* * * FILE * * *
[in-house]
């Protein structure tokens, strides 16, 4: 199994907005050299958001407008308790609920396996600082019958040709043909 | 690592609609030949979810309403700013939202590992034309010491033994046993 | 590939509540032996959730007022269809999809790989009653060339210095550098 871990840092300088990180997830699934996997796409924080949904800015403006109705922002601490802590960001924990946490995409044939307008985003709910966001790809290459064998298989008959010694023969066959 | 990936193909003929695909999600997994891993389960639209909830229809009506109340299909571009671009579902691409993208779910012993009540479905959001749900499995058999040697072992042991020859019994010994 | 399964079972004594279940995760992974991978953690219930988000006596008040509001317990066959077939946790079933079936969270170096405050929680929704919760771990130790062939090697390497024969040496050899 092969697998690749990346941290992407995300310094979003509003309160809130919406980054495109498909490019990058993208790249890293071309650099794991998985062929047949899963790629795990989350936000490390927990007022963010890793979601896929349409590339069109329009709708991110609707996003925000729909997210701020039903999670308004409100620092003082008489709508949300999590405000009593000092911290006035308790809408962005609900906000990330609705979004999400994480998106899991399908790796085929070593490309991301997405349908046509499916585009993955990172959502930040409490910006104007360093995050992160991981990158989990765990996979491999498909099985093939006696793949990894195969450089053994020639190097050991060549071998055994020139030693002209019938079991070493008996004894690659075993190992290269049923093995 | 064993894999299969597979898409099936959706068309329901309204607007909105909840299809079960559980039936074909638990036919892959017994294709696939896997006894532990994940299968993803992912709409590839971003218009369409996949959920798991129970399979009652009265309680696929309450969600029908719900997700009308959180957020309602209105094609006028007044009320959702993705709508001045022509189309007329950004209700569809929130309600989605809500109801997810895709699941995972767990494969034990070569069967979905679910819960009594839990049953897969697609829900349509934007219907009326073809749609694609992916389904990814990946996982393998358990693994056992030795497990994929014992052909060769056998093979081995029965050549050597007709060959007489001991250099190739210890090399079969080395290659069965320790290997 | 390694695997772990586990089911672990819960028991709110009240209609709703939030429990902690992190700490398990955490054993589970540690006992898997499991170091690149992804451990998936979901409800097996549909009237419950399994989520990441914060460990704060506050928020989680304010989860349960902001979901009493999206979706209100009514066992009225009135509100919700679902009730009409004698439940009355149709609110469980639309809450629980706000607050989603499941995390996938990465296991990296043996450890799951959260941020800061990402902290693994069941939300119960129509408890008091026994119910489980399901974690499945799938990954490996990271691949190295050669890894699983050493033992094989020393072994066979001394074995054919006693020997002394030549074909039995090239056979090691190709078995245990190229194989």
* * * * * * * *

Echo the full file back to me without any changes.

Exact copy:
[in-house]
């Protein structure tokens, strides 16, 4: 199994907005050299958001407008308790609920396996600082019958040709043909 | 690592609609030949979810309403700013939202590992034309010491033994046993 | 590939509540032996959730007022269809999809790989009653060339210095550098 871990840092300088990180997830699934996997796409924080949904800015403006109705922002601490802590960001924990946490995409044939307008985003709910966001790809290459064998298989008959010694023969066959 | 990936193909003929695909999600997994891993389960639209909830229809009506109340299909571009671009579902691409993208779910012993009540479905959001749900499995058999040697072992042991020859019994010994 | 399964079972004594279940995760992974991978953690219930988000006596008040509001317990066959077939946790079933079936969270170096405050929680929704919760771990130790062939090697390497024969040496050899 092969697998690749990346941290992407995300310094979003509003309160809130919406980054495109498909490019990058993208790249890293071309650099794991998985062929047949899963790629795990989350936000490390927990007022963010890793979601896929349409590339069109329009709708991110609707996003925000729909997210701020039903999670308004409100620092003082008489709508949300999590405000009593000092911290006035308790809408962005609900906000990330609705979004999400994480998106899991399908790796085929070593490309991301997405349908046509499916585009993955990172959502930040409490910006104007360093995050992160991981990158989990765990996979491999498909099985093939006696793949990894195969450089053994020639190097050991060549071998055994020139030693002209019938079991070493008996004894690659075993190992290269049923093995 | 064993894999299969597979898409099936959706068309329901309204607007909105909840299809079960559980039936074909638990036919892959017994294709696939896997006894532990994940299968993803992912709409590839971003218009369409996949959920798991129970399979009652009265309680696929309450969600029908719900997700009308959180957020309602209105094609006028007044009320959702993705709508001045022509189309007329950004209700569809929130309600989605809500109801997810895709699941995972767990494969034990070569069967979905679910819960009594839990049953897969697609829900349509934007219907009326073809749609694609992916389904990814990946996982393998358990693994056992030795497990994929014992052909060769056998093979081995029965050549050597007709060959007489001991250099190739210890090399079969080395290659069965320790290997 | 390694695997772990586990089911672990819960028991709110009240209609709703939030429990902690992190700490398990955490054993589970540690006992898997499991170091690149992804451990998936979901409800097996549909009237419950399994989520990441914060460990704060506050928020989680304010989860349960902001979901009493999206979706209100009514066992009225009135509100919700679902009730009409004698439940009355149709609110469980639309809450629980706000607050989603499941995390996938990465296991990296043996450890799951959260941020800061990402902290693994069941939300119960129509408890008091026994119910489980399901974690499945799938990954490996990271691949190295050669890894699983050493033992094989020393072994066979001394074995054919006693020997002394030549074909039995090239056979090691190709078995245990190229194989």